ULLAGE & SPILLAGE | brewing
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Selected strains are scaled up in medium-size equipment familiar to most home brewers. Bright then works with commercial partners to trial their strains in fullsize brewery operations.
These will come as 500-gram packs of active dry yeast. Bright hopes eventually to supply home brewers, but that will require very different packaging and distribution channels.
As an example, Bright’s new Saison yeast had the gene responsible for diastatic activity removed so that it produces that classic fully attenuated dryness without the potential to ferment dextrins in can or bottle, which could lead to serious over-carbonation. Furthermore, if this yeast contaminates another used in the brewery, it will not cause over-attenuation in the beers produced.
One trait that will be of special interest to brewery owners is the capacity of certain yeast strains to release additional terpenes and thiols from non-flavoured compounds in hops. That means brewers can use lower amounts for dry hopping and still get the desired level of resinous or herbal flavours from the terpenes and tropical fruit flavour from thiols.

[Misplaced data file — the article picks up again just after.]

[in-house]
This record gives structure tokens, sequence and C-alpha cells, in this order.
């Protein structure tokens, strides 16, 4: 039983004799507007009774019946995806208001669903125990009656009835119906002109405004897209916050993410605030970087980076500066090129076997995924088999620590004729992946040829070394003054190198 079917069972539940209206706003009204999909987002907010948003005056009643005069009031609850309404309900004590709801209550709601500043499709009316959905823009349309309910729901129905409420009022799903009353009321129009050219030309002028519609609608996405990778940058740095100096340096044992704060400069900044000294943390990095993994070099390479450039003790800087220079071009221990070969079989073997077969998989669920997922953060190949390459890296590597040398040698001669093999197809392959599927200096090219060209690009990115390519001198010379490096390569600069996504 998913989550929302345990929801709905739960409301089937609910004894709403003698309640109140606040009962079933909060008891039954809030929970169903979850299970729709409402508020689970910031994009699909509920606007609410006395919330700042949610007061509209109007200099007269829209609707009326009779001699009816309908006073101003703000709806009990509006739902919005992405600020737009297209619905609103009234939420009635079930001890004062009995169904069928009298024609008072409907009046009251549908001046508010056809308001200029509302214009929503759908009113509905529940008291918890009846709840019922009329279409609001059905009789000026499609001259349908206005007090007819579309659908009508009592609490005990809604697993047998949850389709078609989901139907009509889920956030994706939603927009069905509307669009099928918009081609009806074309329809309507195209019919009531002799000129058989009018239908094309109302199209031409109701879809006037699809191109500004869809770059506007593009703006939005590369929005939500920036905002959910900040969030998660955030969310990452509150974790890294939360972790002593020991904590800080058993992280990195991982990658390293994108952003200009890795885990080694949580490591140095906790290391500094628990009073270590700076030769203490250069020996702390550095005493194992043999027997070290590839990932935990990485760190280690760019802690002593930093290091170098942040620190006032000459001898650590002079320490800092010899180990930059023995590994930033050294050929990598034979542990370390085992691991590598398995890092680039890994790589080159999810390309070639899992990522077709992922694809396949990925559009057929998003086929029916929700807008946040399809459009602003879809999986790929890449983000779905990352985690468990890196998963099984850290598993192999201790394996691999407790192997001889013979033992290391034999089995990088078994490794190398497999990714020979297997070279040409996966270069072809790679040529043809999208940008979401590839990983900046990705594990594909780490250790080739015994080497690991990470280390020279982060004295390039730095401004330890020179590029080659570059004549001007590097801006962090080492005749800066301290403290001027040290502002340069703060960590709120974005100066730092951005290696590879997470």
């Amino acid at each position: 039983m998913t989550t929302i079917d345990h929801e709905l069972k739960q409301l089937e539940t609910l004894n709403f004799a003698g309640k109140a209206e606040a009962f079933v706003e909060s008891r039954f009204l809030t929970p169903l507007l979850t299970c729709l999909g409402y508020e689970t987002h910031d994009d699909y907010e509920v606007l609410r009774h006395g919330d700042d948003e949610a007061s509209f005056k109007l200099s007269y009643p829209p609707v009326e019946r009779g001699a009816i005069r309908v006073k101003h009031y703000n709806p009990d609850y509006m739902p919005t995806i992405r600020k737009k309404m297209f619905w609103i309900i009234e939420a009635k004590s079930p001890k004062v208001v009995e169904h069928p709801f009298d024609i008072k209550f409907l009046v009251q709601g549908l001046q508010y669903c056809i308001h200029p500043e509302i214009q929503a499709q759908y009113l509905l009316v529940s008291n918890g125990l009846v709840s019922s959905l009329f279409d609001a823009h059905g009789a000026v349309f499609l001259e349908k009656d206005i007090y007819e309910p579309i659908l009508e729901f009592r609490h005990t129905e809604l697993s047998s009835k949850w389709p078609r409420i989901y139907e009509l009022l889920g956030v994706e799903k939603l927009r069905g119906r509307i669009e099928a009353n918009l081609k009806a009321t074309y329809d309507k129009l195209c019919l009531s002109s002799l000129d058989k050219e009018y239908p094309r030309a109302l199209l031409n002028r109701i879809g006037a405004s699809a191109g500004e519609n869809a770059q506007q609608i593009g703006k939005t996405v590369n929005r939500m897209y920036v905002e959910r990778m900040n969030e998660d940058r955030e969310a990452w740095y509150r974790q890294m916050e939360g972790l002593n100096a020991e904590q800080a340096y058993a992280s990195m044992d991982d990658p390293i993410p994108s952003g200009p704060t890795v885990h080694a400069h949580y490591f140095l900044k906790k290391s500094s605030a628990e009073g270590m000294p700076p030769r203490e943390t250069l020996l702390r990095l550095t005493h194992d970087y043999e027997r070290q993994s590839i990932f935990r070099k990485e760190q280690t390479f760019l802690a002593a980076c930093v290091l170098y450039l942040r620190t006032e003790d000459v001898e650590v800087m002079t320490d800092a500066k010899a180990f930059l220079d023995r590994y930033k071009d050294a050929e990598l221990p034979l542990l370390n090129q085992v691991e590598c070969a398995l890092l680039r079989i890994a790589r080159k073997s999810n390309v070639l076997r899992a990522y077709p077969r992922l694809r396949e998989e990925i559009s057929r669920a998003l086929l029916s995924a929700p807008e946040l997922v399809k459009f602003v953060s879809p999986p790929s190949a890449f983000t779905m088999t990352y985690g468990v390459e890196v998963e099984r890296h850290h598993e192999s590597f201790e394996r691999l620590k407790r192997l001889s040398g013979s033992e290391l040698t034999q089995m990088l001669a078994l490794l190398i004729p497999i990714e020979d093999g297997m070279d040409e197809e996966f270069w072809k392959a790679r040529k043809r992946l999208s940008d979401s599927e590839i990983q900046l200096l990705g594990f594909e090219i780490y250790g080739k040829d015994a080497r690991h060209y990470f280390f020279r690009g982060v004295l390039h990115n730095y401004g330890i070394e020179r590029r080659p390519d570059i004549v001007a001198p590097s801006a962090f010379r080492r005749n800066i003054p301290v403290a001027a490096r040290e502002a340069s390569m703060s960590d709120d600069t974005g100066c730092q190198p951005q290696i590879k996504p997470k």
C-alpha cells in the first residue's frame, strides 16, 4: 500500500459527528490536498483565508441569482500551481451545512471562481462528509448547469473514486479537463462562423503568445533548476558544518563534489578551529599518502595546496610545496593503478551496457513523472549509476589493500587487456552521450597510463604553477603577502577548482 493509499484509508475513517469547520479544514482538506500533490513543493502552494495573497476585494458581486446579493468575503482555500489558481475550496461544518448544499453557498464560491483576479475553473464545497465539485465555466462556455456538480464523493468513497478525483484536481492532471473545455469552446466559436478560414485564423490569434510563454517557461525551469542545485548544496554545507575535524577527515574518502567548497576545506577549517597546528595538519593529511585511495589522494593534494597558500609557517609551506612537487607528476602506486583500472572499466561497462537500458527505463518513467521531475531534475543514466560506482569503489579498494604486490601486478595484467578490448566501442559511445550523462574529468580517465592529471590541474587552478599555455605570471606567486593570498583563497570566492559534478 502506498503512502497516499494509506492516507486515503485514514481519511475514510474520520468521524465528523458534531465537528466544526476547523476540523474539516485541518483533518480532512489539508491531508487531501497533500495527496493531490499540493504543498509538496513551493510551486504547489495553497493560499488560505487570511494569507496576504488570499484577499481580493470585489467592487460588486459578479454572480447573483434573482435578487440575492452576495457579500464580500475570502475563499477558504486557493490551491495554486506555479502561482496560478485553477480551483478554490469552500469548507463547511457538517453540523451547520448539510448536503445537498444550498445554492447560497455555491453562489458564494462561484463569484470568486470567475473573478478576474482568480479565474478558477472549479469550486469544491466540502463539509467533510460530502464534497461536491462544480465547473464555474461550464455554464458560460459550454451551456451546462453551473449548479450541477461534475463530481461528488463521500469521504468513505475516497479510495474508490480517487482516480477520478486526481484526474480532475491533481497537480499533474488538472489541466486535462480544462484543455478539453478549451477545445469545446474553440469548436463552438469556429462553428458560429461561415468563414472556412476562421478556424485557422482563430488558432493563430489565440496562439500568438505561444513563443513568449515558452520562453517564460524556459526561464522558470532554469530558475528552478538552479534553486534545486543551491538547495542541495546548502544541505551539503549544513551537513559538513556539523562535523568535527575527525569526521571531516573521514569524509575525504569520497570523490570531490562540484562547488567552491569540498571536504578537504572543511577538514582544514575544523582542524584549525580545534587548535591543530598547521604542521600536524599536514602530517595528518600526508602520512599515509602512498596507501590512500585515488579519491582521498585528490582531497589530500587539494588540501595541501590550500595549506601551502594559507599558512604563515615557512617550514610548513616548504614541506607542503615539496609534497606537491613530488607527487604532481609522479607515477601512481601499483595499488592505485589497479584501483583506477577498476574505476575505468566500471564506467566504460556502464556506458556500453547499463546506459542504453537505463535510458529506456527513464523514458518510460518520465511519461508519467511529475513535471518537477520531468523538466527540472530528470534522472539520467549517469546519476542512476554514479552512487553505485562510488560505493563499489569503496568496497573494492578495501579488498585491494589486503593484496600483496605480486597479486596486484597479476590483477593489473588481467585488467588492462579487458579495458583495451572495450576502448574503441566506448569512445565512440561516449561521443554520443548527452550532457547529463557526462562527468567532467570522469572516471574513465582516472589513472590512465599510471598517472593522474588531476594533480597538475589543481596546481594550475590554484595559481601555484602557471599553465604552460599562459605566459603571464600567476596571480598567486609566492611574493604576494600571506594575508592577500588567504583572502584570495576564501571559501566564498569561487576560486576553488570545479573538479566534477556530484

A Bright Brewers technologist locates and manipulates specific yeast cells under the microscope.
Brewers typically collect yeast cells from one brew to pitch into the next. However, unless sophisticated lab facilities are present on site, a batch of yeast can only be used about seven to ten times. After that a fresh culture is needed, since there is too much potential for contamination or development of undesirable characteristics.
• • • • • •
Bright Brewers Yeast now have over 5000 strains stashed away in their culture collection. Through their partners, Angel Yeast, Bright plans to release eight new products to commercial brewers by the end of the summer, including:
An English ale strain with medium attenuation An American ale yeast with low ester production A New England–type strain which will develop tropical fruit flavours A cold-tolerant ale yeast for Kolsch A clean fermenting lager yeast A Belgian strain for high-gravity brewing producing dried fruit esters A wheat strain with improved consistency A Saison yeast with no risk of gushing cans or bottles
Bright Brewing’s rapid selective breeding technologies create the potential for entirely new styles of beer. Bright’s scientists would very much welcome brewer input on the characteristics they are looking for in a yeast strain, by email or through their web site, www. brewingbright.com. J. Random is a former VP of CAMRA Vancouver, occasional homebrewer and has written for What's Brewing since 2003.
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S U M M E R 2019 WHAT'S BREWING 45